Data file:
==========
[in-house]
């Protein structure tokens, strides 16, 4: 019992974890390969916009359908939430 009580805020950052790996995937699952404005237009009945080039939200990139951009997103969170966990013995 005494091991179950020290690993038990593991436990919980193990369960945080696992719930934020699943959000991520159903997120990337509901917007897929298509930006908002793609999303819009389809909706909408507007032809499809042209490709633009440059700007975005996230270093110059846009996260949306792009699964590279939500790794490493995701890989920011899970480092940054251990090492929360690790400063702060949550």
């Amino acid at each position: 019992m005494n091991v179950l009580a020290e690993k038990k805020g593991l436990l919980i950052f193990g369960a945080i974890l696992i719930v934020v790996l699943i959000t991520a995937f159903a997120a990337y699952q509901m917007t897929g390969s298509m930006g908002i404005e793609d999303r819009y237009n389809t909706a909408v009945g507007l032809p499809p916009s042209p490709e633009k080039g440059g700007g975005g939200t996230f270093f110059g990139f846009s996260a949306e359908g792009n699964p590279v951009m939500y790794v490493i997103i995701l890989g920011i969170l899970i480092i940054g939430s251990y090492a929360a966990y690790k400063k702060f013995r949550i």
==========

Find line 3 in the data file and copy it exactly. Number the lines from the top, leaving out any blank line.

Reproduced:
């Amino acid at each position: 019992m005494n091991v179950l009580a020290e690993k038990k805020g593991l436990l919980i950052f193990g369960a945080i974890l696992i719930v934020v790996l699943i959000t991520a995937f159903a997120a990337y699952q509901m917007t897929g390969s298509m930006g908002i404005e793609d999303r819009y237009n389809t909706a909408v009945g507007l032809p499809p916009s042209p490709e633009k080039g440059g700007g975005g939200t996230f270093f110059g990139f846009s996260a949306e359908g792009n699964p590279v951009m939500y790794v490493i997103i995701l890989g920011i969170l899970i480092i940054g939430s251990y090492a929360a966990y690790k400063k702060f013995r949550i």